Carte Blanche for War Crimes Passes Senate Unanimously
By William Boardman -- Reader Supported News
Rocket.... by [www.aei-ideas.org]
U.S. alone in vote against investigation of crimes against humanity
Is there any doubt that Israelis and Palestinians have been committing war crimes and crimes against each other's humanity for decades?
Objectively, that seems to be a plain fact, with particular relevance to Israel, whose existence was made possible by, among other things, acts of terror. Nowadays Israel objects, with no apparent sense of irony, when Palestinians seeking their own state also resort to acts of terror. Terrorism is a tactic of the relatively weak (as is non-violence) that sometimes seems to produce the desired result, as did Irgun's bombing of the King David Hotel in Jerusalem in 1946 that left 91 dead.
Weighing the merits of war criminals on any side is a fool's game. But those playing this game include almost everyone involved with the Israeli-Palestinian struggle, as each pretends to ride a moral high horse that no longer exists, if it ever did.
Logically enough, under present conditions of mostly indiscriminate killing, the United Nations Human Rights Council in Geneva met in special session to consider this war crimes question on July 23. The council reviewed and later adopted a resolution captioned: "Ensuring respect for international law in the Occupied Palestinian Territory, including East Jerusalem." The council issued a four-page assessment of regional conditions and approved one decision:
" to urgently dispatch an independent, international commission of inquiry, to be appointed by the President of the Human Rights Council, to investigate all violations of international humanitarian law and international human rights law in the Occupied Palestinian Territory, including East Jerusalem, particularly in the occupied Gaza Strip, in the context of the military operations conducted since 13 June 2014, whether before, during or after". [emphasis added]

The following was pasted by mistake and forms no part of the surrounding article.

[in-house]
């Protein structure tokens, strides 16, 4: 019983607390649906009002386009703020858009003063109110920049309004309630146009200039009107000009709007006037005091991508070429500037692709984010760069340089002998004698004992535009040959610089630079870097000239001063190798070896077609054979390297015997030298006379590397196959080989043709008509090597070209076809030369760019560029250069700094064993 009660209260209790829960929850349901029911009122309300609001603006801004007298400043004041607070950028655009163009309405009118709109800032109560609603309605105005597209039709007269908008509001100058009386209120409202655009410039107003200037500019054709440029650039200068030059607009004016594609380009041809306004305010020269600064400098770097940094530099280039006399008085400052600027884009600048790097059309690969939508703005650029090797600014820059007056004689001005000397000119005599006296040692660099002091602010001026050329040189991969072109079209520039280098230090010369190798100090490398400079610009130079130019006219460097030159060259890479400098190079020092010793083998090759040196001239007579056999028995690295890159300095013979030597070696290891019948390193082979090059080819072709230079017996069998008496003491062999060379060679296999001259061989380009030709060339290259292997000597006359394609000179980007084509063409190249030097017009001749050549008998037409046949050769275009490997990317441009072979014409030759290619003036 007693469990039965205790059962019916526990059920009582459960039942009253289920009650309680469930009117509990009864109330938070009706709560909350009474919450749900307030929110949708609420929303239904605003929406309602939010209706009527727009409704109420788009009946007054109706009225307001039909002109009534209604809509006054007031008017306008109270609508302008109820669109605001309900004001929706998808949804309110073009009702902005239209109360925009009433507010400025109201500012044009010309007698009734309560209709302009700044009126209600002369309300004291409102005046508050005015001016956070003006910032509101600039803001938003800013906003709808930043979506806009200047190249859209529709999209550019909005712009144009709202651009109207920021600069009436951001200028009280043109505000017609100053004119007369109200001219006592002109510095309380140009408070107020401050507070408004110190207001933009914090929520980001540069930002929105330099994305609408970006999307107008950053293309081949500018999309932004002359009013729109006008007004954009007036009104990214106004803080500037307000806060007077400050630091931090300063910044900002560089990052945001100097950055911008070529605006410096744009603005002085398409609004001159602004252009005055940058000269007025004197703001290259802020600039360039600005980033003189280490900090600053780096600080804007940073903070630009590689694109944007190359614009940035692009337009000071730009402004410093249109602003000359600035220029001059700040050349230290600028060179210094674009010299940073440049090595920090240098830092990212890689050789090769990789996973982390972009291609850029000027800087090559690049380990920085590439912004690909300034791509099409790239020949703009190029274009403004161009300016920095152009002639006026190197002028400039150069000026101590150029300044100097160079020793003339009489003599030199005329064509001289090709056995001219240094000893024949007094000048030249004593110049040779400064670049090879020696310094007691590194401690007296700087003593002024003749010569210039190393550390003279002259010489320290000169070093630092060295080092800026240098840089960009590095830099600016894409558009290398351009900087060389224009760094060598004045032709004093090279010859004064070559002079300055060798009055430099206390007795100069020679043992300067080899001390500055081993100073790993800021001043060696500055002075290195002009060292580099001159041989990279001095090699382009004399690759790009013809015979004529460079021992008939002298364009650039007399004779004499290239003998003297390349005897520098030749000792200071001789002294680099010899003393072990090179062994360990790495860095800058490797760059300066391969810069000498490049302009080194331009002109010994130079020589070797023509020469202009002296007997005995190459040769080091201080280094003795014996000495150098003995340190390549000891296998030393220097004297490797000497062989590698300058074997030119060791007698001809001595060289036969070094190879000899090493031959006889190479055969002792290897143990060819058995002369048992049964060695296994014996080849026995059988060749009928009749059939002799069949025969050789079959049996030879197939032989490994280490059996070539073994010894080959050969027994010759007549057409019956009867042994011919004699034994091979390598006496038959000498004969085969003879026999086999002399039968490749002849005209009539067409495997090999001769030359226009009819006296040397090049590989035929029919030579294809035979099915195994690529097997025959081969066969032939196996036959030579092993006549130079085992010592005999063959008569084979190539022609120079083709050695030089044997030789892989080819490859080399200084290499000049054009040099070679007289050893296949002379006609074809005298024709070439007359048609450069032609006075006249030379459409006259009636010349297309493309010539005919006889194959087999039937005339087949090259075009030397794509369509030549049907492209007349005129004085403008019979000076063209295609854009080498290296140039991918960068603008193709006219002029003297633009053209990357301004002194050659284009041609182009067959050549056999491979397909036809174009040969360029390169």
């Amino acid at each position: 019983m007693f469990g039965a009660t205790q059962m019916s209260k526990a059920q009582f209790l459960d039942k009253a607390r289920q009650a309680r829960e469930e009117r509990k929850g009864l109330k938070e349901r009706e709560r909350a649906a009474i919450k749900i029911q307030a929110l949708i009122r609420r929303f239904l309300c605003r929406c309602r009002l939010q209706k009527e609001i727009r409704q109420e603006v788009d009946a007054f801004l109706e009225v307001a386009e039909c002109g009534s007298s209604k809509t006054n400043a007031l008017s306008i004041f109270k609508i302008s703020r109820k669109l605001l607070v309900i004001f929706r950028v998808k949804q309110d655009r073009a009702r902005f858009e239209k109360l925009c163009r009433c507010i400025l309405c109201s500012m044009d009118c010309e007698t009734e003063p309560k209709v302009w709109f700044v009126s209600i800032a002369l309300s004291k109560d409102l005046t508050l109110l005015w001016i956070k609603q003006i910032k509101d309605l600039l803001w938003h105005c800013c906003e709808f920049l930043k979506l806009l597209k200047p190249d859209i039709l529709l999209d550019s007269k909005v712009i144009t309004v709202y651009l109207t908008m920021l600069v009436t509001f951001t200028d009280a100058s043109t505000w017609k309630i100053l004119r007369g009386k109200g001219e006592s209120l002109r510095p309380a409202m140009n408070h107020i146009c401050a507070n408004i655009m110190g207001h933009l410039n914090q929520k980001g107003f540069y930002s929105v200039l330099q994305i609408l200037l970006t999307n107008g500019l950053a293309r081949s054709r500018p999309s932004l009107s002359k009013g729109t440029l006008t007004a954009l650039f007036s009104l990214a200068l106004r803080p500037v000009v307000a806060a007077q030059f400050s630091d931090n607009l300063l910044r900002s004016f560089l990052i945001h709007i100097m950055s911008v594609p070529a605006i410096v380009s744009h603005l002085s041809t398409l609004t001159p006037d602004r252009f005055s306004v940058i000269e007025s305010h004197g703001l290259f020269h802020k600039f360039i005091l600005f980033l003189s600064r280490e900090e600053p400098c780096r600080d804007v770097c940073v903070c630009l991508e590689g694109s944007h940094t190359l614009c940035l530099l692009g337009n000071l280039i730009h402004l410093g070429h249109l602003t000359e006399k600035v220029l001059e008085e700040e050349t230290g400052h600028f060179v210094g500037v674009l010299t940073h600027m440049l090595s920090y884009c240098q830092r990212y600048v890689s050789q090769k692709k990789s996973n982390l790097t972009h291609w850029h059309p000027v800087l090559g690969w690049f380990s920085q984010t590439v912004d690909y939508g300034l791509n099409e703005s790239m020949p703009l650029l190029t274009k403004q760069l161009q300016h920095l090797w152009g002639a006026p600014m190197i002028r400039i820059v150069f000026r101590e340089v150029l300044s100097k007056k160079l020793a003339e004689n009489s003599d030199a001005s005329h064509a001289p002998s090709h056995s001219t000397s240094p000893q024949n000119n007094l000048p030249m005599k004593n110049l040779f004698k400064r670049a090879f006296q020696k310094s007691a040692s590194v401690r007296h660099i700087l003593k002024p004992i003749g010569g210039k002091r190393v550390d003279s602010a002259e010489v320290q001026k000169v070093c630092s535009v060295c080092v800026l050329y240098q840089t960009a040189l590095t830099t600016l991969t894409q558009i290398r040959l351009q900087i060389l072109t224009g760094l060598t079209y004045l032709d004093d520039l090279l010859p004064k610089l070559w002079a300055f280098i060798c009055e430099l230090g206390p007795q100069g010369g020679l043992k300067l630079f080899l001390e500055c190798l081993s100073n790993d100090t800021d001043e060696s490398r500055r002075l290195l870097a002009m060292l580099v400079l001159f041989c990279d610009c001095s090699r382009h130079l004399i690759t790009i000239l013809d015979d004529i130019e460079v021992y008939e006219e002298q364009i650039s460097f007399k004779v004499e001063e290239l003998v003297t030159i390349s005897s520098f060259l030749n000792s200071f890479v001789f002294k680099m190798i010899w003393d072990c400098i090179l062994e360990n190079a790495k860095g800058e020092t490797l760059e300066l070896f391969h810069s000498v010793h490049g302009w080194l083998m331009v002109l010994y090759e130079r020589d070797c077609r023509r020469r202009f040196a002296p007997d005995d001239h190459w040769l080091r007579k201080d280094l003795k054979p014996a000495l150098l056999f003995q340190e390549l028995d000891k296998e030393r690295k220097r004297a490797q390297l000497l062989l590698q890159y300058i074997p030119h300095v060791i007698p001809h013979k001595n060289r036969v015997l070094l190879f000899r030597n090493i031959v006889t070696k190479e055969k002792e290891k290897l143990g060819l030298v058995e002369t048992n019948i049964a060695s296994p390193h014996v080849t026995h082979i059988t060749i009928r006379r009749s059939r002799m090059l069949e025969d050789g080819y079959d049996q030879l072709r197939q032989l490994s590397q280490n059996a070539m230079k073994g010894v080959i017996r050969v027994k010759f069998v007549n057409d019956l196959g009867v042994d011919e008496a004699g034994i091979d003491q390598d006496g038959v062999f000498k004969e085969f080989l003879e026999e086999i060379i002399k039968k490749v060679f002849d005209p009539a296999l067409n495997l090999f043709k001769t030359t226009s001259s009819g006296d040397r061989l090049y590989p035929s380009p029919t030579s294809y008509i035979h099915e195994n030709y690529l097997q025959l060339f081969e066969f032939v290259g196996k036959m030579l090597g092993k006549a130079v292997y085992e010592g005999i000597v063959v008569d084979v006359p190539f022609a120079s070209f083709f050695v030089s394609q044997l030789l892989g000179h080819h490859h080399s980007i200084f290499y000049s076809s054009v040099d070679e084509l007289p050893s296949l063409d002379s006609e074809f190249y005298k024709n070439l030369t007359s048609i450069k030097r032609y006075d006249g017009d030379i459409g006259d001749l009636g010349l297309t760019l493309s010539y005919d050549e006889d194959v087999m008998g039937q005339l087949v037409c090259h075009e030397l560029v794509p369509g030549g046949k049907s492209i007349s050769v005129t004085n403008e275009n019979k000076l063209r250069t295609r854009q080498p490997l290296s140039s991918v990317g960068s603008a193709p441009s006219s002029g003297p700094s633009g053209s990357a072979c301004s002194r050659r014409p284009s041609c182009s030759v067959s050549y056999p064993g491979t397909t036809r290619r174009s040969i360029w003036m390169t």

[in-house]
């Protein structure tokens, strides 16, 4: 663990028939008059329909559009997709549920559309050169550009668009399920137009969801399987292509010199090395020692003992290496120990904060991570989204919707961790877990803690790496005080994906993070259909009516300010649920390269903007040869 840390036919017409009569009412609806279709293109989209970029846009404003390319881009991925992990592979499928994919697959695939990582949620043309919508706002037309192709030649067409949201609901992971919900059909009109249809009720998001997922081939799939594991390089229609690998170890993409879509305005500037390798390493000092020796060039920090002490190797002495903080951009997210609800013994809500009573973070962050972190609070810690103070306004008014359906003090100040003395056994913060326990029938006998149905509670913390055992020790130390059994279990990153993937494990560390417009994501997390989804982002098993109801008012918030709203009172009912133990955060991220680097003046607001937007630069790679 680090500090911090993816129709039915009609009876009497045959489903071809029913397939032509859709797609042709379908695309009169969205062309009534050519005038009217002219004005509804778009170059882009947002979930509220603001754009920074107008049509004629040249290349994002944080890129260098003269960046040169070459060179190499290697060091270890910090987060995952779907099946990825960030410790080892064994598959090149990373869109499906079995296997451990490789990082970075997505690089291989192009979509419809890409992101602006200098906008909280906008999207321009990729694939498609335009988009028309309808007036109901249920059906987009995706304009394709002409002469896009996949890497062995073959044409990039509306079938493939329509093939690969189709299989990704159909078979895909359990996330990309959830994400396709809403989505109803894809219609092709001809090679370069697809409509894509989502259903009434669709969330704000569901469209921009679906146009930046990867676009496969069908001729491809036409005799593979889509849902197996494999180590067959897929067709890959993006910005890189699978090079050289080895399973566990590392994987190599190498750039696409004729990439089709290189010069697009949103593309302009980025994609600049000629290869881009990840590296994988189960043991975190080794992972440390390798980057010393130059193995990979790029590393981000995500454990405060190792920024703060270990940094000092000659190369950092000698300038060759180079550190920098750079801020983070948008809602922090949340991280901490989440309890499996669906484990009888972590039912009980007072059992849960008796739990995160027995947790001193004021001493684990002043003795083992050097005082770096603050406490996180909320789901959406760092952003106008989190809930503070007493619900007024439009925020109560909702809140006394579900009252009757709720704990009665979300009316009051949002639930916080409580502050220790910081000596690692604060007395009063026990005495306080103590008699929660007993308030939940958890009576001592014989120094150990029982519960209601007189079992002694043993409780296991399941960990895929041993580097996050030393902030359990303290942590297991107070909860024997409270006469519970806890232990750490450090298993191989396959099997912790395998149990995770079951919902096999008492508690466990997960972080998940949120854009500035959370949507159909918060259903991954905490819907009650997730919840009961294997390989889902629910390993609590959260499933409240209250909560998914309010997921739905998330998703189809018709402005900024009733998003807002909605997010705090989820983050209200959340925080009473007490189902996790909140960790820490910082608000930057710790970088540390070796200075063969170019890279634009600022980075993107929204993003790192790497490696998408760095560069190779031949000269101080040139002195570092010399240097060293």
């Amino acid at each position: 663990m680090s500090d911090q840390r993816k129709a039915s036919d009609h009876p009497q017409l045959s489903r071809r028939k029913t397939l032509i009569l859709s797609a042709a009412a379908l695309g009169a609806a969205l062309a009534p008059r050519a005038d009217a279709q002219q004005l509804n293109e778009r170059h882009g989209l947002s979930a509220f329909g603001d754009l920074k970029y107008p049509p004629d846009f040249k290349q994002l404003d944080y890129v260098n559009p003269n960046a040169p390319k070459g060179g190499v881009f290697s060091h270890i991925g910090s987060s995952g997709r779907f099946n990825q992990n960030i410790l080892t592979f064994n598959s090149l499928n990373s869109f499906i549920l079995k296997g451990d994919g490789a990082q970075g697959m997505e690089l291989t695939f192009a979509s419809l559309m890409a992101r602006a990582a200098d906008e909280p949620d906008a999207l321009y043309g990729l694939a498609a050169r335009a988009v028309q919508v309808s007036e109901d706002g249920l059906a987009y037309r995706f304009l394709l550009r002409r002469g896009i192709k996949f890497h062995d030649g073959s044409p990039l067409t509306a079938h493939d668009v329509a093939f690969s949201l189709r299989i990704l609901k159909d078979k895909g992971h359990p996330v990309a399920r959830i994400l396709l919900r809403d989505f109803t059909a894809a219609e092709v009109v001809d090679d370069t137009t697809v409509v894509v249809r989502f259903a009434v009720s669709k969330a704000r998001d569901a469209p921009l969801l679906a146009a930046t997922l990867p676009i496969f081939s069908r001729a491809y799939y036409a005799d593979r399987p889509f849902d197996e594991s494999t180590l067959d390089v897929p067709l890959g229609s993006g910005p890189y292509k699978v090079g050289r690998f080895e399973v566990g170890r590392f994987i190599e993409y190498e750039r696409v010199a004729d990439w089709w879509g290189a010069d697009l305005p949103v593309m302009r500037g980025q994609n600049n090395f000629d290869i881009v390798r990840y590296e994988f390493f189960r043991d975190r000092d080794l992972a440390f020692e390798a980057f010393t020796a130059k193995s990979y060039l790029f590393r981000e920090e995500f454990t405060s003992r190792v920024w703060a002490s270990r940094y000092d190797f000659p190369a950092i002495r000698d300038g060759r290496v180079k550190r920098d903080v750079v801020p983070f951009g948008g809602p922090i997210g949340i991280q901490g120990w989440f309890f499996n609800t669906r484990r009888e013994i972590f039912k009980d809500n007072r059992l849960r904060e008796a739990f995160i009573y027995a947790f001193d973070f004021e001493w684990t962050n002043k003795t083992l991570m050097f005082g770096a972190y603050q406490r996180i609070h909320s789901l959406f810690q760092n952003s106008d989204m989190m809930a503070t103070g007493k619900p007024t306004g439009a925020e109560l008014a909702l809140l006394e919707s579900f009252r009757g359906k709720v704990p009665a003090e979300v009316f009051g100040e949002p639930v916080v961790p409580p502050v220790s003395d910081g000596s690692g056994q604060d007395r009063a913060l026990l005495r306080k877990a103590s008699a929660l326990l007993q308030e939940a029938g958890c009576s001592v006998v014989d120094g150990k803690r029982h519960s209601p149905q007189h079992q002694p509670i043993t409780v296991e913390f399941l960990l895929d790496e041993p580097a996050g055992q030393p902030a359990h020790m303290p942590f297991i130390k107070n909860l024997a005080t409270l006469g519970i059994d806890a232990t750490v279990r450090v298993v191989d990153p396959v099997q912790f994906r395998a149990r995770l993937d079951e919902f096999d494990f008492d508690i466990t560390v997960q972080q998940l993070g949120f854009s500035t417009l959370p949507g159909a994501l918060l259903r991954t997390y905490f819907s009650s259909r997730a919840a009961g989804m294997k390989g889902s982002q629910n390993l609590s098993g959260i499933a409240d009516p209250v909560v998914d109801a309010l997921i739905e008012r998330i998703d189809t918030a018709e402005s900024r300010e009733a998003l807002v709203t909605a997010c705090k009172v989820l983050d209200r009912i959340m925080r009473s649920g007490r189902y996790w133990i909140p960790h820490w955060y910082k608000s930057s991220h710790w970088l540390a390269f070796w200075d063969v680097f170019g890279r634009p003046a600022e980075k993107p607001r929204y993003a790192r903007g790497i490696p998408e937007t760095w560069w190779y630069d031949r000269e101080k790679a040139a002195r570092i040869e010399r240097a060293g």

The 47-member council voted 29-1 in favor of the resolution, with 17 members (11 of them European) abstaining. The lone vote against the commission of inquiry was the United States. Neither Israel nor the Palestinians are members of the council.
The U.S. opposition to the Human Rights Council investigating violations of international law comes just months after another UN human rights agency issued a report highly critical of more than two dozen human rights violations perpetrated by the U.S. Some of these violations continue unabated, such as prisoner treatment at Guantanamo, widespread surveillance of citizens everywhere, drone assassinations, and racial injustice by police and prisons. For the United States, these abuses are all well known and they express basic policy choices. The U.S. Senate provided a recent example.
100 U.S. senators approve Israeli war crimes, in advance
Senate Resolution 498 was introduced by Republican Lindsey Graham of South Carolina on July 10 with 79 co-sponsors and the caption: "Expressing the sense of the Senate regarding United States support for the State of Israel as it defends itself against unprovoked rocket attacks from the Hamas terrorist organization."
Not surprisingly, the resolution provided plenty of opportunity for super-supportive senatorial Israel-bloviating. Even though the resolution text is a mix of Israeli propaganda and variously false assertion, no senator was moved to object, even to factual errors. No senator offered any amendment. On July 17, the resolution passed the Senate by unanimous consent, with no debate, resolving that the Senate:
(1) reaffirms its support for Israel's right to defend its citizens and ensure the survival of the State of Israel;
(2) condemns the unprovoked rocket fire at Israel;
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